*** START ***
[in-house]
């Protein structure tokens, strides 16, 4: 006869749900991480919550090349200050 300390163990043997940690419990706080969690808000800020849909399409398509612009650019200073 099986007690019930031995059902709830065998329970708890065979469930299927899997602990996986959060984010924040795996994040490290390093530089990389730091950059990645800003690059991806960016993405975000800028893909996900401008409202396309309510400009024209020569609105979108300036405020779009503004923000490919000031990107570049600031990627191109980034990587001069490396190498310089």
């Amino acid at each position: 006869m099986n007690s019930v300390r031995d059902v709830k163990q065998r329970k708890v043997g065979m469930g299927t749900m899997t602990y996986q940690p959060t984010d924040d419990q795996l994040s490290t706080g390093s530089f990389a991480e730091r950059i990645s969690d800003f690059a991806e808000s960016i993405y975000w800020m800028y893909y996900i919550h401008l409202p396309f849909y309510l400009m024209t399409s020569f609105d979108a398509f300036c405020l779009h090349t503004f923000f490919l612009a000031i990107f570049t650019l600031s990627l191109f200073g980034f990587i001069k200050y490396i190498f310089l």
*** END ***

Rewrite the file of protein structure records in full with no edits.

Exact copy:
[in-house]
């Protein structure tokens, strides 16, 4: 006869749900991480919550090349200050 300390163990043997940690419990706080969690808000800020849909399409398509612009650019200073 099986007690019930031995059902709830065998329970708890065979469930299927899997602990996986959060984010924040795996994040490290390093530089990389730091950059990645800003690059991806960016993405975000800028893909996900401008409202396309309510400009024209020569609105979108300036405020779009503004923000490919000031990107570049600031990627191109980034990587001069490396190498310089």
């Amino acid at each position: 006869m099986n007690s019930v300390r031995d059902v709830k163990q065998r329970k708890v043997g065979m469930g299927t749900m899997t602990y996986q940690p959060t984010d924040d419990q795996l994040s490290t706080g390093s530089f990389a991480e730091r950059i990645s969690d800003f690059a991806e808000s960016i993405y975000w800020m800028y893909y996900i919550h401008l409202p396309f849909y309510l400009m024209t399409s020569f609105d979108a398509f300036c405020l779009h090349t503004f923000f490919l612009a000031i990107f570049t650019l600031s990627l191109f200073g980034f990587i001069k200050y490396i190498f310089l």